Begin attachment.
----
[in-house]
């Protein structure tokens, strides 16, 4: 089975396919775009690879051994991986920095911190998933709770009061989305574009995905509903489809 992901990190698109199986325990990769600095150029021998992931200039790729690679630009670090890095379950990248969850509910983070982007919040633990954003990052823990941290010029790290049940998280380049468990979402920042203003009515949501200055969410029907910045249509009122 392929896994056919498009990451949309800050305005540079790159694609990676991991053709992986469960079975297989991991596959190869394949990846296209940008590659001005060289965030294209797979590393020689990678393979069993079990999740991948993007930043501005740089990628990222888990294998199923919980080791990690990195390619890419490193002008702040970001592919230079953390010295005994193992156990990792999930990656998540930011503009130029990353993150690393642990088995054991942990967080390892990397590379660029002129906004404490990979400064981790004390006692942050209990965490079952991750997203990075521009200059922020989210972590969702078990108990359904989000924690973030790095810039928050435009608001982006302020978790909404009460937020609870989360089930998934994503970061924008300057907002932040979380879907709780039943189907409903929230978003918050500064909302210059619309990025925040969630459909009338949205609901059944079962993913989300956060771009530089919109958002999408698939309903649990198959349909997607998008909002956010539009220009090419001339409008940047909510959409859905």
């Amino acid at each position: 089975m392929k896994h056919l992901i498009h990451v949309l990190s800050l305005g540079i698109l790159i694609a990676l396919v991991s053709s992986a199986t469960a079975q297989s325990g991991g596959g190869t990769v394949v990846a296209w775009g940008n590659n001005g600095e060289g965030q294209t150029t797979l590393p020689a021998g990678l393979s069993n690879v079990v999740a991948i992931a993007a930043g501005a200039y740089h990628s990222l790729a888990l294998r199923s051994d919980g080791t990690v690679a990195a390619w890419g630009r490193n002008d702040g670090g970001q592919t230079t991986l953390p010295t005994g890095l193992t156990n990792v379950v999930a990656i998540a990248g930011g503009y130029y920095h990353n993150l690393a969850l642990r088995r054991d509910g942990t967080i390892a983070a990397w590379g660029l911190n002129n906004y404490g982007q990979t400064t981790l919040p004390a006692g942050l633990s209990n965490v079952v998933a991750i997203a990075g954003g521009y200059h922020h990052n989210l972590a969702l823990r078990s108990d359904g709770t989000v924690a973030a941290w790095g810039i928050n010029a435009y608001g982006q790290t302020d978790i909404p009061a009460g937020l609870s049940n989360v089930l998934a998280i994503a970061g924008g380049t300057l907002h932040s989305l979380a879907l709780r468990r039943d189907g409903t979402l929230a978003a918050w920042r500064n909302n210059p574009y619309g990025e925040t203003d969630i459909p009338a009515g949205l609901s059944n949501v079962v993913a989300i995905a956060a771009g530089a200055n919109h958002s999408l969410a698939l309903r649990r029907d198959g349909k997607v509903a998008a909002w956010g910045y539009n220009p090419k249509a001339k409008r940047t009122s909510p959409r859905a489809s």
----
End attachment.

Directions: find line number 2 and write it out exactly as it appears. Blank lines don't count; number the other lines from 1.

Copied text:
């Protein structure tokens, strides 16, 4: 089975396919775009690879051994991986920095911190998933709770009061989305574009995905509903489809 992901990190698109199986325990990769600095150029021998992931200039790729690679630009670090890095379950990248969850509910983070982007919040633990954003990052823990941290010029790290049940998280380049468990979402920042203003009515949501200055969410029907910045249509009122 392929896994056919498009990451949309800050305005540079790159694609990676991991053709992986469960079975297989991991596959190869394949990846296209940008590659001005060289965030294209797979590393020689990678393979069993079990999740991948993007930043501005740089990628990222888990294998199923919980080791990690990195390619890419490193002008702040970001592919230079953390010295005994193992156990990792999930990656998540930011503009130029990353993150690393642990088995054991942990967080390892990397590379660029002129906004404490990979400064981790004390006692942050209990965490079952991750997203990075521009200059922020989210972590969702078990108990359904989000924690973030790095810039928050435009608001982006302020978790909404009460937020609870989360089930998934994503970061924008300057907002932040979380879907709780039943189907409903929230978003918050500064909302210059619309990025925040969630459909009338949205609901059944079962993913989300956060771009530089919109958002999408698939309903649990198959349909997607998008909002956010539009220009090419001339409008940047909510959409859905």